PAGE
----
One of your poems is called “Transcribing Noise.” Is this what you think of your role as a poet?
I do not see myself as having a role apart from that of trying to listen and listening well.
That poem is not really about transcribing or noise. It is an ear étude. It is about listening and the responsiveness that listening may bring or open us to. Transcribing Noise is a kind of demand to listen that is always pressing on me to people and friends and things around me that press on me. In much of my writing I am concerned about listening as a kind of ethics of surrender. These are things I am working through, things I fail and struggle with in my personal life. Many times, this listening overwhelms me, which I guess is what the noise is about.
What significance does the kalimba hold in contrast to other instruments, why did you make this the title of the collection? In what ways would you say the practical playing of the kalimba informed the form and structure of your poems?
Juliane Okot Bitek and I were talking about the various meanings of this title that an English reader may fail to hear. Kalimba means so much more in my other tongue.
Kalimba is about the complex-simplicity of small touchable things and their intensities, their plucking and their chiming. I am very much interested in how this un–plucking resonates as a sound board and the kinds of wonder/wander it stirs.
Conceptually, Kalimba is also concerned with craft(y)ness/ deception/ betraying. To betray could be as my friend Keguro Macharia reminds me to worry, to trouble, to tremble, to cause to dance. African Griottes and Griots are crafty ly(r)ing tricksters. We praise them for their deceptive sway and lure. All these meanings can be read into Kalimba.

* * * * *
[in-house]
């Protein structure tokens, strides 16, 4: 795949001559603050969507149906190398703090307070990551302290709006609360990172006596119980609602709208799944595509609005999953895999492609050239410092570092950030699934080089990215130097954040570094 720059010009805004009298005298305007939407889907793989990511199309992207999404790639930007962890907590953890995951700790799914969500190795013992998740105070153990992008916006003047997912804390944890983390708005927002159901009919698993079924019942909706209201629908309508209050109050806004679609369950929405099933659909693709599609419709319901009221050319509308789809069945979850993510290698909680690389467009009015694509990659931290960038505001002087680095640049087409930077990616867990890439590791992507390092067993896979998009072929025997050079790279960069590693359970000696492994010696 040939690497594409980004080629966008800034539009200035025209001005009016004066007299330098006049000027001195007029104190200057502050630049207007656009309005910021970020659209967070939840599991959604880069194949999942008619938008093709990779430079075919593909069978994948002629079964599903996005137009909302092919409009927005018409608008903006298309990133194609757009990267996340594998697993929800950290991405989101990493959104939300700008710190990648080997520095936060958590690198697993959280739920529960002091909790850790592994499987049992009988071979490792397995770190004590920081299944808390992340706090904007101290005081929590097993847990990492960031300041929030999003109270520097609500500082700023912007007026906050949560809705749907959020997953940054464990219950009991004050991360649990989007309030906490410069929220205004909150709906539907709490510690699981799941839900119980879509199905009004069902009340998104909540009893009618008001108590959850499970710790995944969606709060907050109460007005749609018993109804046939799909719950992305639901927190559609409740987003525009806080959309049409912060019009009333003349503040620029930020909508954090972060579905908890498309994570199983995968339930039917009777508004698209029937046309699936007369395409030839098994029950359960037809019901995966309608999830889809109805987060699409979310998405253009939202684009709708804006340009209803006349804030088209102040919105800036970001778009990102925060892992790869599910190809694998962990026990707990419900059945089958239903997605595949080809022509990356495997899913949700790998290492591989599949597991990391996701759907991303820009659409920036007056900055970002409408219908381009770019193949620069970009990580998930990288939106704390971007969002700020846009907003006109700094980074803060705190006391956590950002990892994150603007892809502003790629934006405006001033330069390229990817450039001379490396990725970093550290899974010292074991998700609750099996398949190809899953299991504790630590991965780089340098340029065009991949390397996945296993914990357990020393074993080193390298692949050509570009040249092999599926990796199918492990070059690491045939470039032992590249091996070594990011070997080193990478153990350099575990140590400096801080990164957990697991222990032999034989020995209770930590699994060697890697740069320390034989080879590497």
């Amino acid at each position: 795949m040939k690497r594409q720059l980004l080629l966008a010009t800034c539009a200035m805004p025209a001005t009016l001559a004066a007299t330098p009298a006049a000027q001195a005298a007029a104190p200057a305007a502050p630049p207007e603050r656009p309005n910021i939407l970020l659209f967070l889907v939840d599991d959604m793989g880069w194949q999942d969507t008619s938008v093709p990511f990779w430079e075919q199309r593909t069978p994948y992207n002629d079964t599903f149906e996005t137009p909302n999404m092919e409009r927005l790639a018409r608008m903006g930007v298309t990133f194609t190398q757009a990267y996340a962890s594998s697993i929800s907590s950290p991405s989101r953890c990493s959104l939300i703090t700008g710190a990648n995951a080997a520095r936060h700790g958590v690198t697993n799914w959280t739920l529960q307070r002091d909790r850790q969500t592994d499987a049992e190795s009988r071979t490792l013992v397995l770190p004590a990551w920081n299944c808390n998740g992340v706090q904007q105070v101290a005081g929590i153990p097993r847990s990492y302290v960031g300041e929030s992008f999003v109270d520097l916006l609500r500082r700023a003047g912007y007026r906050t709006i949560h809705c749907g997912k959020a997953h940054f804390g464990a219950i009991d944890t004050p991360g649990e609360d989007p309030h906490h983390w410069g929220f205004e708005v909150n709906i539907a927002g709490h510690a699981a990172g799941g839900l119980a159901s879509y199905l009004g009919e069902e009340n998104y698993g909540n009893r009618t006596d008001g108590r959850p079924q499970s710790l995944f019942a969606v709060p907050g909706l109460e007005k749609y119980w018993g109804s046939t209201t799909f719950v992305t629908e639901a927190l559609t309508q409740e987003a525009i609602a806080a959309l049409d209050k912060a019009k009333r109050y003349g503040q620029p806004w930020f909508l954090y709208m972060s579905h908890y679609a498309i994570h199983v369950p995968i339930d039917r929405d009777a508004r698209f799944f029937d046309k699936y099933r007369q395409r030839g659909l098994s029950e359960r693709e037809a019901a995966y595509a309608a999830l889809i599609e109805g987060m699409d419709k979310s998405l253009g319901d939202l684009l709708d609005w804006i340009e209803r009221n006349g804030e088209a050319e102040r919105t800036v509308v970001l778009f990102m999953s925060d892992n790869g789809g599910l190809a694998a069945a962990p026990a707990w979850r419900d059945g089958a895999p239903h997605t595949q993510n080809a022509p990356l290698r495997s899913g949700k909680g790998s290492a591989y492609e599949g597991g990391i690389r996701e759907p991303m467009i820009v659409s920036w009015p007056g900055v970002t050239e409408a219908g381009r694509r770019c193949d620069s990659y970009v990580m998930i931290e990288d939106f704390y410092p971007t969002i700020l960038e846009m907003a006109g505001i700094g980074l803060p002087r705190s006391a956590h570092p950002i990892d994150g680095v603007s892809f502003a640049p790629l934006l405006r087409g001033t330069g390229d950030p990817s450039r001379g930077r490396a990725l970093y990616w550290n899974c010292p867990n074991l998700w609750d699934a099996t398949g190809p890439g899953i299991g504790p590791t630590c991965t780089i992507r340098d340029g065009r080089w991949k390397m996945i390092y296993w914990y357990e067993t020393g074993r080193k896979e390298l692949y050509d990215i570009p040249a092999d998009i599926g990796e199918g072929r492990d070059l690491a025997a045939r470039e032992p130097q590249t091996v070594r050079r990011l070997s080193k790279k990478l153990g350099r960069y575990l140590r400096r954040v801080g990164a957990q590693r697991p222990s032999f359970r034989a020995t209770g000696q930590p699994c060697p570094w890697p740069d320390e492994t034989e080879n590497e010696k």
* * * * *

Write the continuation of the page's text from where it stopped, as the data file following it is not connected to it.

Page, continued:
While reading your poetry collection, we noticed how the structure of your poems at times reflected waterfalls and notes on a page of sheet music, was this your intention, and if not, what does the structure represent?
This is the first time I am hearing of them being described as waterfalls, but I love water. I have been thinking a lot about water and rivers with a friend Clari we are working on a project @gogonolek on Twitter of what I call marsh-river-raft-feather poetics. With Clari, I am trying to trace the flow/rivering of water and the trickle and swell of sounds it mimics, follows, vapours and gathers. In many ways water is also a kind of music. I am thinking of the sliding notes of a trombone, a trickling cornet whisper, the shuffling of a tambourine or the bouncing subtones on a later Trane record, and oh wow, the glory of Alice Coltrane’s cosmic-modal cloud chromatics. These are things I try to replicate.
So, I am playing. I don’t know if all this is intentionally structured or not. I do not really care when doing it. One can’t describe the moment of play, its extemporaneous freedom. Something else takes over. I hear things and I have to put them on a page and this is the form that they choose to take. I am not the first one to do this though, Thelonious Monk, Giuseppi Logan, Betty Carter, Yandé Codou Sène, Amiri Baraka, Nate Mackey, Kamau Brathwaite, Ntozake Shange, NourbeSe Philip, Joseph Jar man, Dudu Pukwana, Fred Moten, Stephen Jonas, Sonia Sanchez, Jayne Cortez, Amos Tutuola and so many others gave me these tools.
This interview was conducted by members of the module “Publishing Contemporary Literature,” taught by Abram Foley at the University of Exeter. Students who took part in writing interview questions and editing the interview include: Tarlan Akrad, Elsy Askew, Joseph Boulding, Rex Cleaver, Jaime Corp, Millie Creswell, Augusta Dunsterville, Flo Garnett, Abi Harris, Naomi Hart, Molly Magrath, Holly McSweeney, Alyx Morley, Jessica Smith, Hannah Vile, and Brittany Willis.
Petero Kalulé (@nkoyenkoyenkoye) is a composer, poet, and multi-instrumentalist. Their collection of poems Kalimba was published by Guillemot Press in May 2019.